On the other hand, Volvo, amongst other bus manufacturers, sell super-long bi-articulated buses that can carry as many as a light rail vehicle. You could buy some anyway and trap them on the BRT busway if you don’t want them on roads, but then you’ve pretty much built yourself a light rail on rubber tyres. This is exactly the deal with LA’s Orange G Line — a BRT in every sense of the word, complete with gates at crossings and “platooning” (bus bunching, on purpose)— but the existing articulated bus fleet is already packed, and apart from even longer buses there are proposals on the table to convert the segregated busway to light rail anyway. Same goes for Seattle and the Downtown Transit Tunnel, where the buses were actually thrown out to allow for high-frequency rail service. It’s important to remember that these are American cities with nasty urban sprawl problems, and since urban density here is far higher given the presence of a hard border restricting urban sprawl, I think “MRT or bust” is a fair takeaway from those experiences.

Of course, an advantage of buses over light rail is that you can practice something like what’s done at the TPE/Punggol bus stops and some others, where multiple buses can load from different points at the same time, which thus allows for the proposed high-frequency service and reduces the weakness of double deckers having long dwell times. But can you still do that with a platoon of bi-articulated buses?

The road to hell is paved with good intentions

After reading the above, you might ask, “But yuuka, what are they doing on the North South Corridor, then?” My answer to that will be that this will simply be upgrades to the existing road networks around the expressway that are affected by construction work anyway, perhaps with some political smoke and mirrors. At best, running express buses down the North South Corridor is a Plan C for the day the NSL and TEL are both saturated with traffic from the north, and it will still be equally badly done for the same reasons why buses suck today.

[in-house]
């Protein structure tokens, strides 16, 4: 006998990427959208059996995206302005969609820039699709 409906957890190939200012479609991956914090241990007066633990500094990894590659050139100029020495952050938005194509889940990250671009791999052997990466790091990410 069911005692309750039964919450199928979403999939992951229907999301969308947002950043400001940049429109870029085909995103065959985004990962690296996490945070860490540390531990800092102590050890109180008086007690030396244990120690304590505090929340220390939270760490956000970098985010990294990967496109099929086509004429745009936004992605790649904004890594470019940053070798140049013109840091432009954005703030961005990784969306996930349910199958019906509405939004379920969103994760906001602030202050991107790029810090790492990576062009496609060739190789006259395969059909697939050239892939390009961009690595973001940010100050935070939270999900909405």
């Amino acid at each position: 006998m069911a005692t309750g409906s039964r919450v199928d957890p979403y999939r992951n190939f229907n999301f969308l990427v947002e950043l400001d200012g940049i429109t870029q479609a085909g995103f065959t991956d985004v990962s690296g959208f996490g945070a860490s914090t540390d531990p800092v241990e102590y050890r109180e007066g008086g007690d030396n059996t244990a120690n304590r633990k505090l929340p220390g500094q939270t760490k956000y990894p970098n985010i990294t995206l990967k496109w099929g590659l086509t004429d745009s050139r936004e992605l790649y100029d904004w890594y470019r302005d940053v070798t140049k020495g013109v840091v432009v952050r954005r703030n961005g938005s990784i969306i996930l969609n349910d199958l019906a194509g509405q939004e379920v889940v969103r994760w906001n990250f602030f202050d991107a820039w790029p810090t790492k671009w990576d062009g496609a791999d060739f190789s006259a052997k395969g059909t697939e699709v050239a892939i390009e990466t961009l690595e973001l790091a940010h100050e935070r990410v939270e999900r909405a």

Firstly, I take the stance that due to our weather situation, active mobility like bicycling is not feasible apart from the last mile between transit stations and one’s destination. Hence all the “Cycling Town” projects with no intertown connectivity. The cycling aspects here are likely to be lip service at worst and good intentioned, but poorly patronized at best.

Secondly, don’t forget that the previous name of that project was the North-South Expressway and it is thus unlikely that the project could have been re-engineered so quickly into something with actual public transport benefit like segregated bus lanes. Even though it has the catchment, doing something like the AYE bus stops within the NSE tunnel would also have the same requirements as an underground train station, and not for a lot of benefit either.

Thirdly, I hope I’m proven wrong on this, but based on what I can see, buses will still have to stick to the outermost lanes on the NSE like they do on existing expressways. Even if that’s marked out as a bus lane, a bus lane is only as good as it is enforced. It also has to be said that while tightening enforcement would help somewhat, it may not solve the problem of buses having to weave in and out of traffic entering/leaving the expressway.

Given how the BRT Standard literally has a “Not BRT” grading which it has not been afraid to give out, I fail to see how we can reasonably implement a busway system along Singapore expressways. And even if we can do it properly and not half-assed like in the case of the NSE, can it make a difference compared to rail service? I don’t think so.

Getting their pound of flesh

Prof Walter Theseira said that “We are not having a discussion about the right questions in public transport contracting and financing." Well, I’ll give him the discussion he wants.

My previous explanation wasn’t perfect, but here goes. Under the financing model for DTL operations, SBS Transit retains fare revenue. It, in turn, pays a license charge into a “sinking fund for asset replacement” — which, presumably when the time comes for systems replacement like the “Big Six” project, is where the money for that is taken from. This is in comparison to the GCM for buses and the TEL, where LTA pays for the required service level, and if the vehicles end up carrying air particles instead of passengers, it is the LTA that looks bad.

I thus feel it fair to say that the $60 million of DTL subsidies quoted by Minister Ong is a sum of money that would have been paid by SBST, but is being paid into said sinking fund by the LTA instead because SBST do not have the profitability margin required to pay their rightful share, through a mechanism known as fare revenue shortfall sharing (as described in page 61 of the report).